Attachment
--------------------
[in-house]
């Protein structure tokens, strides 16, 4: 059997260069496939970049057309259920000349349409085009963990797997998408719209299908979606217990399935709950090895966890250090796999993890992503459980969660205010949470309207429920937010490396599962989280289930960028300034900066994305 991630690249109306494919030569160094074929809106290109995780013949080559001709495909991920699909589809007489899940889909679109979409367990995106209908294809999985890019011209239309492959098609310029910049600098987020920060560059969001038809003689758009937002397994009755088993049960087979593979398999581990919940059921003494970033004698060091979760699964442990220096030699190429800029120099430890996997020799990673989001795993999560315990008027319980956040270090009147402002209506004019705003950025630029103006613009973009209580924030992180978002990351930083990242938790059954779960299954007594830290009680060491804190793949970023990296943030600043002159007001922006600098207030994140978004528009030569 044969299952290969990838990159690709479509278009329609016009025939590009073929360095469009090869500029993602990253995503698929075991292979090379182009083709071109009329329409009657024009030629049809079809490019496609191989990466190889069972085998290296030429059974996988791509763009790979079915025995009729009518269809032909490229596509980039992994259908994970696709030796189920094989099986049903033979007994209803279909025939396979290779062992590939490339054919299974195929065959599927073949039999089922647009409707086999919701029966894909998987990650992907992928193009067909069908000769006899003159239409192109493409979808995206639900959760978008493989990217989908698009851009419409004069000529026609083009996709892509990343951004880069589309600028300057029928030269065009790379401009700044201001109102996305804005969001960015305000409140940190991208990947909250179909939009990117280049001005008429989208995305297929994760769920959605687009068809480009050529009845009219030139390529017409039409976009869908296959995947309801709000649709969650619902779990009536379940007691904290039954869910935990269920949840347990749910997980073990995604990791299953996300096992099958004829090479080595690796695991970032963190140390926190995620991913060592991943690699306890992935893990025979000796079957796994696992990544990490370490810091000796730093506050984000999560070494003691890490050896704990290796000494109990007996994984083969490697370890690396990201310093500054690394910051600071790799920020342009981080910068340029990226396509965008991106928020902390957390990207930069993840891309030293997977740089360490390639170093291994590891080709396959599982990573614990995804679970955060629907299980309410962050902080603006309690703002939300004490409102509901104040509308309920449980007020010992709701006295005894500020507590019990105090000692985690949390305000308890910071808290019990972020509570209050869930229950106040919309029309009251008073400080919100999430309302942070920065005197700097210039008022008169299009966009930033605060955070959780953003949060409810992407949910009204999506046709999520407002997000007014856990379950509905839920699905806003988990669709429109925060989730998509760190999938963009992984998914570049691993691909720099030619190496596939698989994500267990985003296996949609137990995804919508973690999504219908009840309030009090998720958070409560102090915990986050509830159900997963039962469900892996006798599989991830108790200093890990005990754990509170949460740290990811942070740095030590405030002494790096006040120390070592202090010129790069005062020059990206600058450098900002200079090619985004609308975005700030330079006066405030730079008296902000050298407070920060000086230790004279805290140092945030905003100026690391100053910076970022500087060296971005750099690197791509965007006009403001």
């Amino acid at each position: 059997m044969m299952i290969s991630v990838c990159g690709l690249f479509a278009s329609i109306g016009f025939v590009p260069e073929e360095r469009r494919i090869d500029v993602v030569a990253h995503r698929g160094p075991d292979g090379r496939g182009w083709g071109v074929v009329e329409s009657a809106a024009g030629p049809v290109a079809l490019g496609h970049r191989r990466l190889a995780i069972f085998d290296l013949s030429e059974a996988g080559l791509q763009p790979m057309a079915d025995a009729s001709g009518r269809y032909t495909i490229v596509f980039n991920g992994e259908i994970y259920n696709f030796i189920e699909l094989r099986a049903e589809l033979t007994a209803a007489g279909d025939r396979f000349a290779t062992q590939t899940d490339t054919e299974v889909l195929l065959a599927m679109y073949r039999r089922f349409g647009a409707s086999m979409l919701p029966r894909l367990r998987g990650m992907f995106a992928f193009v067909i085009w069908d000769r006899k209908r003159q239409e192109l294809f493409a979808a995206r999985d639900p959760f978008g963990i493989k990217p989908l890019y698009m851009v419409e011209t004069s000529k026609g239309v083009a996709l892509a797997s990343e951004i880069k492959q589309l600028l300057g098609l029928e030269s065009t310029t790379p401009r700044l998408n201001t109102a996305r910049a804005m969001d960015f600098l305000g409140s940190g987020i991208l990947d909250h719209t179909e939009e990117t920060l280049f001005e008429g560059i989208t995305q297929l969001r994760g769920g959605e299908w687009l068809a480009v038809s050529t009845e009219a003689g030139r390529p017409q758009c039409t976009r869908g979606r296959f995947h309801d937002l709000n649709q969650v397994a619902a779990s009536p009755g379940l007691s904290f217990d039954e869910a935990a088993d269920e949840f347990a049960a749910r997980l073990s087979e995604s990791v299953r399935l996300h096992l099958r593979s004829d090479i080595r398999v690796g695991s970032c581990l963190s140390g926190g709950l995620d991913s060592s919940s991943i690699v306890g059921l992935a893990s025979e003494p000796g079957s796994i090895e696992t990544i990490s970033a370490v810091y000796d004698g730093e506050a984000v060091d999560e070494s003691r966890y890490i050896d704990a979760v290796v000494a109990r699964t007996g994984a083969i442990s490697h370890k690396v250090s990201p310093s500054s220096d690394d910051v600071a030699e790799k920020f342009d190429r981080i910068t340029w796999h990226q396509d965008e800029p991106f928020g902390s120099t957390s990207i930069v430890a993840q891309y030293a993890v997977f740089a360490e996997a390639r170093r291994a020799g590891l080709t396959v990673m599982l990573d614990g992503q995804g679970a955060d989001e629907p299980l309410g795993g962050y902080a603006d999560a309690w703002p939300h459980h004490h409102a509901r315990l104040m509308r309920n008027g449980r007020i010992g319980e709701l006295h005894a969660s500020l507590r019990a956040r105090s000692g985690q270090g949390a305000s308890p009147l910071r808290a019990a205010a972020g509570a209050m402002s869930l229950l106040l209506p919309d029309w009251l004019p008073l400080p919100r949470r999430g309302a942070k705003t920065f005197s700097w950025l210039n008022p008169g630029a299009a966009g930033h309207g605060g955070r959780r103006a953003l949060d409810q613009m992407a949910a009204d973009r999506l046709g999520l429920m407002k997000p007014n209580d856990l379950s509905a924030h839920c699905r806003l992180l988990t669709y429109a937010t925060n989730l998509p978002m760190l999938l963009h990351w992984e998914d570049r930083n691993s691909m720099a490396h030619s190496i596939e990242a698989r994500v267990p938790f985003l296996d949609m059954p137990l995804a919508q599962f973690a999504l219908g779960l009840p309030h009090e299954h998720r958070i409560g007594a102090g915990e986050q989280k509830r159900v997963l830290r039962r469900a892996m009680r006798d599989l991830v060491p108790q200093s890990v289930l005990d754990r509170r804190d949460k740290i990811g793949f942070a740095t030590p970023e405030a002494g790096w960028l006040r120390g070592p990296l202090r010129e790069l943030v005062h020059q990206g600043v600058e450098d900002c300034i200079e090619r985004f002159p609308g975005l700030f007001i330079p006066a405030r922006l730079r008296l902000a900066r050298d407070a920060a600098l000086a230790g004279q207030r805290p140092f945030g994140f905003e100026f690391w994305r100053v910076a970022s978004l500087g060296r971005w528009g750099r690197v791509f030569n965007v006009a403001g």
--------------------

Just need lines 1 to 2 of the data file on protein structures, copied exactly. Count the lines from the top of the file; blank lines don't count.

[in-house]
């Protein structure tokens, strides 16, 4: 059997260069496939970049057309259920000349349409085009963990797997998408719209299908979606217990399935709950090895966890250090796999993890992503459980969660205010949470309207429920937010490396599962989280289930960028300034900066994305 991630690249109306494919030569160094074929809106290109995780013949080559001709495909991920699909589809007489899940889909679109979409367990995106209908294809999985890019011209239309492959098609310029910049600098987020920060560059969001038809003689758009937002397994009755088993049960087979593979398999581990919940059921003494970033004698060091979760699964442990220096030699190429800029120099430890996997020799990673989001795993999560315990008027319980956040270090009147402002209506004019705003950025630029103006613009973009209580924030992180978002990351930083990242938790059954779960299954007594830290009680060491804190793949970023990296943030600043002159007001922006600098207030994140978004528009030569 044969299952290969990838990159690709479509278009329609016009025939590009073929360095469009090869500029993602990253995503698929075991292979090379182009083709071109009329329409009657024009030629049809079809490019496609191989990466190889069972085998290296030429059974996988791509763009790979079915025995009729009518269809032909490229596509980039992994259908994970696709030796189920094989099986049903033979007994209803279909025939396979290779062992590939490339054919299974195929065959599927073949039999089922647009409707086999919701029966894909998987990650992907992928193009067909069908000769006899003159239409192109493409979808995206639900959760978008493989990217989908698009851009419409004069000529026609083009996709892509990343951004880069589309600028300057029928030269065009790379401009700044201001109102996305804005969001960015305000409140940190991208990947909250179909939009990117280049001005008429989208995305297929994760769920959605687009068809480009050529009845009219030139390529017409039409976009869908296959995947309801709000649709969650619902779990009536379940007691904290039954869910935990269920949840347990749910997980073990995604990791299953996300096992099958004829090479080595690796695991970032963190140390926190995620991913060592991943690699306890992935893990025979000796079957796994696992990544990490370490810091000796730093506050984000999560070494003691890490050896704990290796000494109990007996994984083969490697370890690396990201310093500054690394910051600071790799920020342009981080910068340029990226396509965008991106928020902390957390990207930069993840891309030293997977740089360490390639170093291994590891080709396959599982990573614990995804679970955060629907299980309410962050902080603006309690703002939300004490409102509901104040509308309920449980007020010992709701006295005894500020507590019990105090000692985690949390305000308890910071808290019990972020509570209050869930229950106040919309029309009251008073400080919100999430309302942070920065005197700097210039008022008169299009966009930033605060955070959780953003949060409810992407949910009204999506046709999520407002997000007014856990379950509905839920699905806003988990669709429109925060989730998509760190999938963009992984998914570049691993691909720099030619190496596939698989994500267990985003296996949609137990995804919508973690999504219908009840309030009090998720958070409560102090915990986050509830159900997963039962469900892996006798599989991830108790200093890990005990754990509170949460740290990811942070740095030590405030002494790096006040120390070592202090010129790069005062020059990206600058450098900002200079090619985004609308975005700030330079006066405030730079008296902000050298407070920060000086230790004279805290140092945030905003100026690391100053910076970022500087060296971005750099690197791509965007006009403001």